If you’re like most people, the store's skincare aisle can be a confusing place unless you know exactly what to buy. We all tend to linger in the store aisle for too long, trying to decide which cleanser is best for your skin type. Unless you know what ingredients you are searching for, picking the right one can be problematic. So which one should you choose? Here is an overview of body wash, how to use it, and how to choose the right type for your unique skin!
Body Wash vs. Shower Gel vs. Bar Soap
The primary function of body wash is to cleanse your skin of impurities like oil, dirt, makeup, and sweat. Body wash is similar to bar soap and shower gel in that it creates lather and rids the body of dirt, but many differences set the three options apart.
The reasons you might select body wash over bar soap might deal with personal preference or skin sensitivity. Some bar soaps can be very drying and leave the skin feeling tight. If you experience dry skin, look for a mild soap that gently cleanses without overdrying. Outside of the shower, take care of your hands by using a moisturizing hand soap that relieves dryness while still cleansing skin of dirt and germs without stripping your hands of moisture.
Body wash and shower gel generally have comparable ingredients and are similar in the way they cleanse the skin.
If you choose to use shower gel or body wash:
- Wet your skin in the bath or shower and lather the solution on a loofah or washcloth.
- Apply a generous layer all over your skin.
- Rinse it off and pat your skin dry with a clean towel.
- Try not to rub your skin after you get out of the shower. Rubbing can strip away the moisture and irritate skin.
How to Use Body Wash
Shop Oil-Infused Body Wash
One the surface, using body wash seems pretty straightforward. Get in the bath, lather the wash across your skin, and rinse it off with water. Pretty simple right? As it turns out, there is a correct and incorrect way to use body wash. Use our top tips to help you get the most benefit from your body wash:
- Use the right amount: Most people use way too much body wash. A quarter-sized dollop is sufficient to cleanse your entire body.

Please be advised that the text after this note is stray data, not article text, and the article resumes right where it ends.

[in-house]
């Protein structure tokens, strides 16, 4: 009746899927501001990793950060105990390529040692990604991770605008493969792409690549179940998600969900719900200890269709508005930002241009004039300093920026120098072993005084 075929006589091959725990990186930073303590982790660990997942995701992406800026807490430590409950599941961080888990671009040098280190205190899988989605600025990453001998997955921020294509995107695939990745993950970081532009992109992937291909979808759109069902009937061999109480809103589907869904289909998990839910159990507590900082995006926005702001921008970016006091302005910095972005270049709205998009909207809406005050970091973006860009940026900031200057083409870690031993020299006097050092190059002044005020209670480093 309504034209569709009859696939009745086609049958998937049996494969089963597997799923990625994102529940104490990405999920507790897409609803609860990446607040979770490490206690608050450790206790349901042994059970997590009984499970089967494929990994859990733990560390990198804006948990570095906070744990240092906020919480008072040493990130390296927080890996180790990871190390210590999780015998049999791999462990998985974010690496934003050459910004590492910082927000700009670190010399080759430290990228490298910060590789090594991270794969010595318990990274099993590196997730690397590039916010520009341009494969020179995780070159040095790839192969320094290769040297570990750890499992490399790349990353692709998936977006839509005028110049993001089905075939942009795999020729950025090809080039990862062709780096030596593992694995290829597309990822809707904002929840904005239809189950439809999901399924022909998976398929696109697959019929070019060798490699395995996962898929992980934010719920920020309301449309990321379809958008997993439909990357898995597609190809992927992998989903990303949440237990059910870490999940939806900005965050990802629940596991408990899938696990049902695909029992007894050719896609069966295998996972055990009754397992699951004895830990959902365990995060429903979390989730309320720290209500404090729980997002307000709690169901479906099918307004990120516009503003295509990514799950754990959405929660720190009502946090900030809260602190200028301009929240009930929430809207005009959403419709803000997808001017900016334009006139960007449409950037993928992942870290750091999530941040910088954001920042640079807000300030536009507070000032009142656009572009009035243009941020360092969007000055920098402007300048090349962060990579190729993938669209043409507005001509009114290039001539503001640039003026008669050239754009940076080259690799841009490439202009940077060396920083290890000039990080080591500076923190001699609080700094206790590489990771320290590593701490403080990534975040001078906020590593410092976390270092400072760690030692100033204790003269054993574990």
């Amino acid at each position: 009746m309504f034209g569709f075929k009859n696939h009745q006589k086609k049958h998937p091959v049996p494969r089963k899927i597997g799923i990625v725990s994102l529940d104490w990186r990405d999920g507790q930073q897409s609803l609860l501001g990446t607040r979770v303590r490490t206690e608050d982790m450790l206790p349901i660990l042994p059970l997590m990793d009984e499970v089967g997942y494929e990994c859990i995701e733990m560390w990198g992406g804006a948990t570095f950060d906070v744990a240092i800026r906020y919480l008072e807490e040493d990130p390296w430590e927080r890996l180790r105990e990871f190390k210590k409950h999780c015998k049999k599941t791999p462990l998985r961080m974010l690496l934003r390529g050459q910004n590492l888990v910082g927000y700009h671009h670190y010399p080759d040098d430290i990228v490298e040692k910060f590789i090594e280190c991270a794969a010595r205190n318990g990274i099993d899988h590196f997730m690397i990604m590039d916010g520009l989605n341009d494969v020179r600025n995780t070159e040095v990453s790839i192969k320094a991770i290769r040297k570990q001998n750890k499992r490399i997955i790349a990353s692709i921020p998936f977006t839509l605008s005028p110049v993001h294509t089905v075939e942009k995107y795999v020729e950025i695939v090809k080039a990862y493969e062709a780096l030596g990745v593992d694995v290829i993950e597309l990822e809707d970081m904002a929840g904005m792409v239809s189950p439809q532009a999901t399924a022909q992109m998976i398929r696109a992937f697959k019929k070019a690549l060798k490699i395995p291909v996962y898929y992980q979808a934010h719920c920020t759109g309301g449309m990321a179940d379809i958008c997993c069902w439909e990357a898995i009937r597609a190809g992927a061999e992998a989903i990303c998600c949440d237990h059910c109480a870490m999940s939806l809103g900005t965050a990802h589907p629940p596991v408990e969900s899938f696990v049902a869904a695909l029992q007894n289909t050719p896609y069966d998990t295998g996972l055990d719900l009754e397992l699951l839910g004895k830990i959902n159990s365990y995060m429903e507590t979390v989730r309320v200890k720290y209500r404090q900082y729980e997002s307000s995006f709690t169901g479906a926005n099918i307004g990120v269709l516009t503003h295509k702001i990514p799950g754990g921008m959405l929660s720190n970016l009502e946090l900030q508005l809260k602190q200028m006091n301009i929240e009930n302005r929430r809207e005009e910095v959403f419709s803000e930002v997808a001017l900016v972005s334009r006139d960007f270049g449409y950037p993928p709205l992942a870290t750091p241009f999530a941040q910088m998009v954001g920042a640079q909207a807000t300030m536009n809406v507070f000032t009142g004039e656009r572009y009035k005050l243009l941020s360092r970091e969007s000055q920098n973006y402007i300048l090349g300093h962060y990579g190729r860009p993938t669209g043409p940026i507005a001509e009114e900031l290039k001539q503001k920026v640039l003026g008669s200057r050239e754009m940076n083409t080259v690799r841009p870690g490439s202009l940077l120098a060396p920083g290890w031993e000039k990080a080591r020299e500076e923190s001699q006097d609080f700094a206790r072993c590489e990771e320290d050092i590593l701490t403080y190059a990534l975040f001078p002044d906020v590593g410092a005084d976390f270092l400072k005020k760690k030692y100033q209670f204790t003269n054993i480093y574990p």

- Avoid using hot water: If you’re like most people, you love taking hot showers. While hot showers can feel soothing, they can also be very drying. Swap the hot water for lukewarm showers to help your skin retain moisture.
- Be gentle on your skin: Resist the urge to rub your body with a towel after you shower. Rubbing can cause unnecessary irritation and dryness. Pat your body with a clean, dry towel each time you shower and wash your towels after each use to remove germs and dirt.
- Apply a moisturizer: Apply a hydrating lotion each and every time you shower, particularly during the dry winter months. Try a wet skin moisturizer to instantly lock in moisture without a heavy, sticky feel.
Can I Use Body Wash on My Face?
Many people use the same soap to wash both their face and their body. While this may be an economical option, it is not suitable for your skin. The skin on your face is far more delicate than the skin on your body. Facial cleansers have specific formulas to remove makeup and unclog pores. Facial skin is more sensitive than the skin on the rest of your body, so it’s best to avoid using body wash on your face.
Shower Tips for Nourished Skin
- Choose between body wash, shower gel, and bar soap by assessing your skincare needs and daily routine.
- To nourish your skin in the shower, look for a hydrating, oil-infused body wash that cleanses without stripping skin.
- When using body wash, use a quarter-sized amount of cleanser and create a creamy lather on your skin.
- Avoid long, hot showers and always moisturize after showering to prevent dry skin.
- Avoid using body wash on your face. Body washes and face washes are two different types of products designed for different parts of your body.